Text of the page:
Embedded system software can be characterized by two extreme cases. In the first case, the software driving the system might be a totally customized, application specific package, with very narrow focus. At the other end of the spectrum we might find the case with an application specific software package that lies on top of an underlying, somewhat general purpose embedded OS, which provides various capabilities for the application from its general tool set.
In the first case, the extra overhead of the general purpose OS might be undesirable, particularly if memory size is extremely limited. On the other hand, the situation with an underlying OS should offer flexibility in design, easier maintenance, and less reinvention of the wheel. With the consistent historical trend being toward more RAM and FLASH ROM in smaller chip real estate (and much cheaper as well) the embedded OS becomes more attractive. However, the embedded OS has traditionally had another drawback - relatively high cost. This raises the per unit cost so that the OS once again becomes undesirable. The OS-resident alternative could prove non competitive in market price or, in the case of a relatively under capitalized startup, out of reach in terms of initial development cost. Hence, the expense of an embedded OS may force a choice based on economics rather than technical merit.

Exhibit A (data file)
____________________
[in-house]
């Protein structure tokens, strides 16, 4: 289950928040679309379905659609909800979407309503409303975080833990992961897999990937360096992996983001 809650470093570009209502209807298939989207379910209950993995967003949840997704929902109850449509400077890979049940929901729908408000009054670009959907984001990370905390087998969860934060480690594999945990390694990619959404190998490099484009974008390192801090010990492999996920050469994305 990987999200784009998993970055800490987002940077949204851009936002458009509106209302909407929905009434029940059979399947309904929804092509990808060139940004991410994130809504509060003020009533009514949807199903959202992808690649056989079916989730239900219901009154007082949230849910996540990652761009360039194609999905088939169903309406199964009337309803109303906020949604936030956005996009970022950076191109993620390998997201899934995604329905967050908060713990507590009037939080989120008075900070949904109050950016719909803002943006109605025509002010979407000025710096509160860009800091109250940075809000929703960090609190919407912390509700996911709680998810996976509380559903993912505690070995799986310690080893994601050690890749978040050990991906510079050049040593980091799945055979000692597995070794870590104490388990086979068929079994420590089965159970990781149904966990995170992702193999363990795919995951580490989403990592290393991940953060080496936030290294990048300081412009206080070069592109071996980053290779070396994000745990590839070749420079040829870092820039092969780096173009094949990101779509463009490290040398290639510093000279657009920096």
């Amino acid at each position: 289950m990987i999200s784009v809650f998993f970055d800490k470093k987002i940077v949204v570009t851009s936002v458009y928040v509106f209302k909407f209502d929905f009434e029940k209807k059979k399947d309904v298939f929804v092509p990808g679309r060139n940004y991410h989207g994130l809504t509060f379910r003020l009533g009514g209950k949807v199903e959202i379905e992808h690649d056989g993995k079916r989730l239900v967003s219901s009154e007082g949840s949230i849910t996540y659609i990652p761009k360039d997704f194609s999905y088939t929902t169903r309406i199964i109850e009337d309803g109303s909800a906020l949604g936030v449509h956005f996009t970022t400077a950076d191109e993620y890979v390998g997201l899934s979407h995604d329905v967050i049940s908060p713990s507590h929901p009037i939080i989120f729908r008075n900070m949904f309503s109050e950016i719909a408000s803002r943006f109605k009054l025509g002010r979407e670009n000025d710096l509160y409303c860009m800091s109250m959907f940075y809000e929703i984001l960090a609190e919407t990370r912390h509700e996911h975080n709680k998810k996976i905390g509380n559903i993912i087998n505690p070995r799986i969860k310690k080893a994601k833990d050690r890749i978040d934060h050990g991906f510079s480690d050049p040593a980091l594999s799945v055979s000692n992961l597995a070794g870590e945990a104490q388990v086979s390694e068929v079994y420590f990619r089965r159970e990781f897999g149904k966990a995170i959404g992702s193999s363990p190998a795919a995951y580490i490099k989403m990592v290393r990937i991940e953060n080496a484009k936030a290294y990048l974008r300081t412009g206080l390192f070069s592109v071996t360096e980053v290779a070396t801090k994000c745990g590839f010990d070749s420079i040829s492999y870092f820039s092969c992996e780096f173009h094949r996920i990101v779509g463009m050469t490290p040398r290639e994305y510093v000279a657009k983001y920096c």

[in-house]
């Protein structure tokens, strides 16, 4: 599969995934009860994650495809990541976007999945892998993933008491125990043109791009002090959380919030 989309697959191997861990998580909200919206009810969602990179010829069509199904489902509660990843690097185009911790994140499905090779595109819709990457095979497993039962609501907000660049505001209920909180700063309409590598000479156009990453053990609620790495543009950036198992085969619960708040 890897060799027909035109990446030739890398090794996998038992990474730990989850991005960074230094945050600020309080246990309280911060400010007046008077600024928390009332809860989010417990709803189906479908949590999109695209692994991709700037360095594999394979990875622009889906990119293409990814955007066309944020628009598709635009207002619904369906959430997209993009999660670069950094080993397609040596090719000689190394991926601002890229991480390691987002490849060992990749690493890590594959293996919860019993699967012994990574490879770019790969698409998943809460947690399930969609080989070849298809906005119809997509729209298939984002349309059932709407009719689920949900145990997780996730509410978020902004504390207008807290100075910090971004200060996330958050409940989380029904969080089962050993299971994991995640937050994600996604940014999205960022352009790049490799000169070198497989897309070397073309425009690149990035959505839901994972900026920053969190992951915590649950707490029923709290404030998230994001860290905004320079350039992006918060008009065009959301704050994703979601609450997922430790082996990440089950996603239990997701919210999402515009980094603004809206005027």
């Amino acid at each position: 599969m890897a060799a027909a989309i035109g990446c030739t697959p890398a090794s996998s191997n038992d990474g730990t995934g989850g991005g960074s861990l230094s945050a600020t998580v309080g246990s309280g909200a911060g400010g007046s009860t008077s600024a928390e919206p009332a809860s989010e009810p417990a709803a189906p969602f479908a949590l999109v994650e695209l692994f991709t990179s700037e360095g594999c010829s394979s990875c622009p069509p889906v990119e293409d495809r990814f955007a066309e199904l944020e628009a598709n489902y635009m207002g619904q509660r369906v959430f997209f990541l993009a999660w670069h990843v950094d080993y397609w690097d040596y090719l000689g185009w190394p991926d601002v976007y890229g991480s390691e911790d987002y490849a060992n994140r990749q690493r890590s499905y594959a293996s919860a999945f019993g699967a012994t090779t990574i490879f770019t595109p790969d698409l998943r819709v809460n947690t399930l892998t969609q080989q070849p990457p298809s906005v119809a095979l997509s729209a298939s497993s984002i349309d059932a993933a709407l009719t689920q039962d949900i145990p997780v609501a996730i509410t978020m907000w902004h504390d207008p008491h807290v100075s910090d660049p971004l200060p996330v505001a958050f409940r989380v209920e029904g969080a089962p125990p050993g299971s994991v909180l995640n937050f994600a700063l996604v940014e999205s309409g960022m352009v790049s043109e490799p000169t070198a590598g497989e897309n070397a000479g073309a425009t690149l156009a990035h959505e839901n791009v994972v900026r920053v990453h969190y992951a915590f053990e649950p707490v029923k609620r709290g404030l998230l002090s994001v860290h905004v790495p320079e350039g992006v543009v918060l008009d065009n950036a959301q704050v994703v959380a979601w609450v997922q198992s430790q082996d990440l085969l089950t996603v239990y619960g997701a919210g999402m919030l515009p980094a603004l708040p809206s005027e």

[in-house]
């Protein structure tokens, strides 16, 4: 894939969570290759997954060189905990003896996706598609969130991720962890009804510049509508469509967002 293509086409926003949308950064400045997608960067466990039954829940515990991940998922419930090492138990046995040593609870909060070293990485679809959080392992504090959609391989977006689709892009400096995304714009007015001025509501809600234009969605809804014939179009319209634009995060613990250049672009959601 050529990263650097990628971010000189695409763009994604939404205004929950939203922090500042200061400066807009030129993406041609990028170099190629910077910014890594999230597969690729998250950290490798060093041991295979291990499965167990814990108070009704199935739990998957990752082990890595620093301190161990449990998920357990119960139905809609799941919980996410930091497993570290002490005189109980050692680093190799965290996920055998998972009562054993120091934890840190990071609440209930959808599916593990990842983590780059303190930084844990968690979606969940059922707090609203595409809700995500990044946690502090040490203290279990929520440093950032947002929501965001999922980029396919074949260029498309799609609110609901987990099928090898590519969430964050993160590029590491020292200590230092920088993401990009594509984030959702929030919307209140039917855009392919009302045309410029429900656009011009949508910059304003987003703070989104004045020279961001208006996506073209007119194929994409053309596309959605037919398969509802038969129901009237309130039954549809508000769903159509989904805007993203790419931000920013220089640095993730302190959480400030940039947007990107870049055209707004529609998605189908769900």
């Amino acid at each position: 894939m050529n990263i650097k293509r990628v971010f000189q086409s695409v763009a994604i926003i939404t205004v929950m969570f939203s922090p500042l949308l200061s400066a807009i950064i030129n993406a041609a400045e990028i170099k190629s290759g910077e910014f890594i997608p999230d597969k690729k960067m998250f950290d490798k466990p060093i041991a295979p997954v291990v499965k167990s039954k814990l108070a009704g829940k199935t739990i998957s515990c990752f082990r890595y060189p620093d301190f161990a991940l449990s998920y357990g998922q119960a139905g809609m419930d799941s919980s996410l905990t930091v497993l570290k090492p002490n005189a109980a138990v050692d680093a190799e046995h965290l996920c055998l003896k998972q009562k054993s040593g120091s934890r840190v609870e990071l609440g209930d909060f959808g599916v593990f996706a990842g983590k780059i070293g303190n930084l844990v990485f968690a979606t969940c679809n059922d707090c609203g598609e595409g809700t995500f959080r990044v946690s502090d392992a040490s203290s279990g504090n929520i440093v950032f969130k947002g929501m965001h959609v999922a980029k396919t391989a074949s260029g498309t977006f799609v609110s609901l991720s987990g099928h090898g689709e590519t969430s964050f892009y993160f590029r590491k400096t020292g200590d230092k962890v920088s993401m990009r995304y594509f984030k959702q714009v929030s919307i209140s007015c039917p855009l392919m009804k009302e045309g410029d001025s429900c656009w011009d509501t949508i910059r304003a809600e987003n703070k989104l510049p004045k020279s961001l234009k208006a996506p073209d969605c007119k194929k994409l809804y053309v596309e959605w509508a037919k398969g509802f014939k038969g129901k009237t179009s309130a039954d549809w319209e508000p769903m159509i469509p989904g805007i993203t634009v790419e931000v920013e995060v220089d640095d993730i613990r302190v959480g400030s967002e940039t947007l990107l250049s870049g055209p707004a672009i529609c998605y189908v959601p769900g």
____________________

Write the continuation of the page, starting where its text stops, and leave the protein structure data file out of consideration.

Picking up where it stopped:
This explains the impetus for an embedded version of Linux. In this course we look at a particular example, uClinux. As expected, the source code is open. Clearly, a product like uClinux fills a need because of its cost advantage. There is, however, another important advantage. Consider a developer, using a system with an embedded OS, who has run up against an intractable bug with the application specific software under construction. It is possible that the bug is in the software under development, but could also be in the OS or based on a misunderstanding of some aspect of the OS. It can be extremely helpful to have access to the actual OS source code and to the community of fellow developers via the appropriate Internet list.
For information on compiling and working with the kernel please check: